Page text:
Benefits of Ginger for Menstrual Cramps

Benefits of Ginger for Menstrual Cramps
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An eighth of a teaspoon of ground ginger power is tested head-to-head against the leading drug for the alleviation of painful periods.

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Below is an approximation of this video’s audio content. To see any graphs, charts, graphics, images, and quotes to which Dr. Greger may be referring, watch the above video.

I previously described how ginger works as well as the leading drug in the treatment of migraines, described as “one of the most common…pain syndromes,” affecting as much as 12% of the population. You call that common?

How about menstrual cramps, that plague up to “90 percent” of younger women? You can tell this was written by a guy, because he emphasizes the absenteeism and all the “lost productivity” for our nation—but it also just really hurts.

So, can ginger help? A quarter-teaspoon of ground ginger—ginger powder—given three times a day during the first three days of menstruation, and pain dropped from like a seven on a scale of one to ten, down to a five—whereas, in the placebo group, there was no significant change. Most women in the placebo group said their symptoms stayed the same, whereas those unknowingly in the ginger group said they felt much better. A subsequent study found that even just an eighth of a teaspoon three times a day appeared to work just as well—dropping pain from eight to a six. But then, the second month—down to a three. “[T]he alleviation of menstrual pain was more remarkable during the second month of the intervention.” And, they’d only been taking the ginger for four days, not the whole month—suggesting that it might work even better if women use ginger every period. 

What about the duration of pain? A quarter-teaspoon of ground ginger, three times a day, not only dropped the severity of pain from about seven down to five, but decreased the duration, from a total of 19 hours in pain, down to about 15 hours—indicating that three-quarters of a teaspoon of ginger powder a day, for three days, is “a safe and effective way to produce” pain relief in college students with painful menstrual cramps, compared to placebo (capsules filled instead with powdered toast). But, women don’t take breadcrumbs for their cramps. How does ginger compare to ibuprofen? An eighth of a teaspoon, four times a day, of ginger, for three days—or 400 milligrams of Motrin. And, the ginger worked just as well as the drug of choice.

If you do take the drug, though, I was surprised to learn it may be better to take drugs like ibuprofen and Naproxen on an empty stomach, as this may speed up the pain relief, and help keep people from taking higher doses.

Please consider volunteering to help out on the site.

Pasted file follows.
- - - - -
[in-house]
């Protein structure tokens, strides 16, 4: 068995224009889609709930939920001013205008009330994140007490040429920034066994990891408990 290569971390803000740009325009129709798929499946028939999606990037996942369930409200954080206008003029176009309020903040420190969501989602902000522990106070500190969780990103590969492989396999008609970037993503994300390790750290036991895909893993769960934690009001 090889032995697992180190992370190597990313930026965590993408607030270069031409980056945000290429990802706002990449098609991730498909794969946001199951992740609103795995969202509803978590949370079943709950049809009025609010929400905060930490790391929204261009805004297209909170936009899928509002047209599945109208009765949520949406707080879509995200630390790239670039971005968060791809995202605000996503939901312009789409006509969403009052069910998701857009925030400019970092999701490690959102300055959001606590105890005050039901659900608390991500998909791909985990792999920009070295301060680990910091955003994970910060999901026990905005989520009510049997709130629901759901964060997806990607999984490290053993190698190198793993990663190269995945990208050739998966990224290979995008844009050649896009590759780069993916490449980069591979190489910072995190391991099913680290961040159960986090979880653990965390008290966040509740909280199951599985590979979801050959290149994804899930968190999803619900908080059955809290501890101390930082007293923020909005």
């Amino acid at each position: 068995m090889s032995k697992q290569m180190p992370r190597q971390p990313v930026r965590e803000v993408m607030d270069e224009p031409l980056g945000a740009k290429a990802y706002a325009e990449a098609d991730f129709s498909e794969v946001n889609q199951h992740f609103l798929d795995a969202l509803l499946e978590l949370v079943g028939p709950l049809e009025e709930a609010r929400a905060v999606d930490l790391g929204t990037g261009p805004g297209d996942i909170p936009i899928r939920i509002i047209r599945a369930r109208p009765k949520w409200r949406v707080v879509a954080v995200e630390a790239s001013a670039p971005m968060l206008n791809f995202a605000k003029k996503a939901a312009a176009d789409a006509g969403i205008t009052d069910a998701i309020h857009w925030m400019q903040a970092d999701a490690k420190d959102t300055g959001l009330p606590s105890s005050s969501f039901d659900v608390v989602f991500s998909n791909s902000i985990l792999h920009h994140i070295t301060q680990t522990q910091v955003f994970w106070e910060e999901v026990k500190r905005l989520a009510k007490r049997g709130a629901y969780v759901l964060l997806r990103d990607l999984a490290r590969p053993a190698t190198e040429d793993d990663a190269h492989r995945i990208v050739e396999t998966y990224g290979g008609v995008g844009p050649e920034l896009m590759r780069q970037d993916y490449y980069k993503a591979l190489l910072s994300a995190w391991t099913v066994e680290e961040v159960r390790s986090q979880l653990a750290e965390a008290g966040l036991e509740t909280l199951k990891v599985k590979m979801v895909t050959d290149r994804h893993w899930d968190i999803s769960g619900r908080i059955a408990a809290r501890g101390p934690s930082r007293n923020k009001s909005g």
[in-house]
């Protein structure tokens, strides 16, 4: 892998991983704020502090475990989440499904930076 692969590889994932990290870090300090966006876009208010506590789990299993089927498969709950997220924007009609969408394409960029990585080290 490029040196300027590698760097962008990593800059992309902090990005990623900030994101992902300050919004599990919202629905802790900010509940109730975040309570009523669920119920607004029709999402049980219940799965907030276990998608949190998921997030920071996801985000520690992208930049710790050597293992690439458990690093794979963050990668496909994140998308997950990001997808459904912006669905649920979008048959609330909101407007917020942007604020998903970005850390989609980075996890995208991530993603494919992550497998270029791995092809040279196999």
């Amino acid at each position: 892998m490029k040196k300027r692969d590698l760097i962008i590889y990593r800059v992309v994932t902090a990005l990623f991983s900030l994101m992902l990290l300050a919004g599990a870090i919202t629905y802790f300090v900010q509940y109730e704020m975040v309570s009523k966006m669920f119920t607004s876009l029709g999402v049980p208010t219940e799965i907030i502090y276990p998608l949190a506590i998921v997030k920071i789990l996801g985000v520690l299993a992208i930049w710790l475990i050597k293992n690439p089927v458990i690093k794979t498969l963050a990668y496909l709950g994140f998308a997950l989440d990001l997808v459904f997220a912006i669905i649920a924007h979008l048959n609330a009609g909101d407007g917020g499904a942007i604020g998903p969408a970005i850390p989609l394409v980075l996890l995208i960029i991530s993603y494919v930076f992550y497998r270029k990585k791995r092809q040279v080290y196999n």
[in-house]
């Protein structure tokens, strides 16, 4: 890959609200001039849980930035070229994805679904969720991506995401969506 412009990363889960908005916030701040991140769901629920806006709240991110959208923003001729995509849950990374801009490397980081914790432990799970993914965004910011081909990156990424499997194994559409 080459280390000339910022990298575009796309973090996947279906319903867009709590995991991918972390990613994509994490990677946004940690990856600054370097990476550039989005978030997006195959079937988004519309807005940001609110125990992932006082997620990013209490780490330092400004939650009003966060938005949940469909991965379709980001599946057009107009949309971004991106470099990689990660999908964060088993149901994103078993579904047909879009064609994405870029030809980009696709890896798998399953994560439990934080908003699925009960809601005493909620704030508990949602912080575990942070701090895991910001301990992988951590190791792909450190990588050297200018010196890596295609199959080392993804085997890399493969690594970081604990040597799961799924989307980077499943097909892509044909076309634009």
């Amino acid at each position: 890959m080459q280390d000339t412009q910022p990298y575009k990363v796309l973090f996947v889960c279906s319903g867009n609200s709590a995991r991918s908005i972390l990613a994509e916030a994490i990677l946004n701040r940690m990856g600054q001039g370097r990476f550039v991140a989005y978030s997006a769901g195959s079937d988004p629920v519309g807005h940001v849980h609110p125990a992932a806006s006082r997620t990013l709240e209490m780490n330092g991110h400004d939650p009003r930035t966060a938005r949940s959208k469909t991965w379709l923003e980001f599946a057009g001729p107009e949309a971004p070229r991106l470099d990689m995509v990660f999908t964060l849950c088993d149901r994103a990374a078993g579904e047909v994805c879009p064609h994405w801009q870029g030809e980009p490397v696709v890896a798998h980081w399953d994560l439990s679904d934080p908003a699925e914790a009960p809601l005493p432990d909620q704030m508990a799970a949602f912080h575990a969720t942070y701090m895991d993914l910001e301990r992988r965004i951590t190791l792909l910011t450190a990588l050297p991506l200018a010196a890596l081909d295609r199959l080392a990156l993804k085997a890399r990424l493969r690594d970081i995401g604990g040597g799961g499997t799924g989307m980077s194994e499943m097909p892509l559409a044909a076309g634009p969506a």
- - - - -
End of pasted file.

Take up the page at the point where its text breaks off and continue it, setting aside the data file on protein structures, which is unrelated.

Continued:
Image credit: brenkee via pixabay. Image has been modified.

Below is an approximation of this video’s audio content. To see any graphs, charts, graphics, images, and quotes to which Dr. Greger may be referring, watch the above video.

I previously described how ginger works as well as the leading drug in the treatment of migraines, described as “one of the most common…pain syndromes,” affecting as much as 12% of the population. You call that common?

How about menstrual cramps, that plague up to “90 percent” of younger women? You can tell this was written by a guy, because he emphasizes the absenteeism and all the “lost productivity” for our nation—but it also just really hurts.

So, can ginger help? A quarter-teaspoon of ground ginger—ginger powder—given three times a day during the first three days of menstruation, and pain dropped from like a seven on a scale of one to ten, down to a five—whereas, in the placebo group, there was no significant change. Most women in the placebo group said their symptoms stayed the same, whereas those unknowingly in the ginger group said they felt much better. A subsequent study found that even just an eighth of a teaspoon three times a day appeared to work just as well—dropping pain from eight to a six. But then, the second month—down to a three. “[T]he alleviation of menstrual pain was more remarkable during the second month of the intervention.” And, they’d only been taking the ginger for four days, not the whole month—suggesting that it might work even better if women use ginger every period. 

What about the duration of pain? A quarter-teaspoon of ground ginger, three times a day, not only dropped the severity of pain from about seven down to five, but decreased the duration, from a total of 19 hours in pain, down to about 15 hours—indicating that three-quarters of a teaspoon of ginger powder a day, for three days, is “a safe and effective way to produce” pain relief in college students with painful menstrual cramps, compared to placebo (capsules filled instead with powdered toast). But, women don’t take breadcrumbs for their cramps. How does ginger compare to ibuprofen? An eighth of a teaspoon, four times a day, of ginger, for three days—or 400 milligrams of Motrin. And, the ginger worked just as well as the drug of choice.

If you do take the drug, though, I was surprised to learn it may be better to take drugs like ibuprofen and Naproxen on an empty stomach, as this may speed up the pain relief, and help keep people from taking higher doses.

Please consider volunteering to help out on the site.

Image credit: brenkee via pixabay. Image has been modified.

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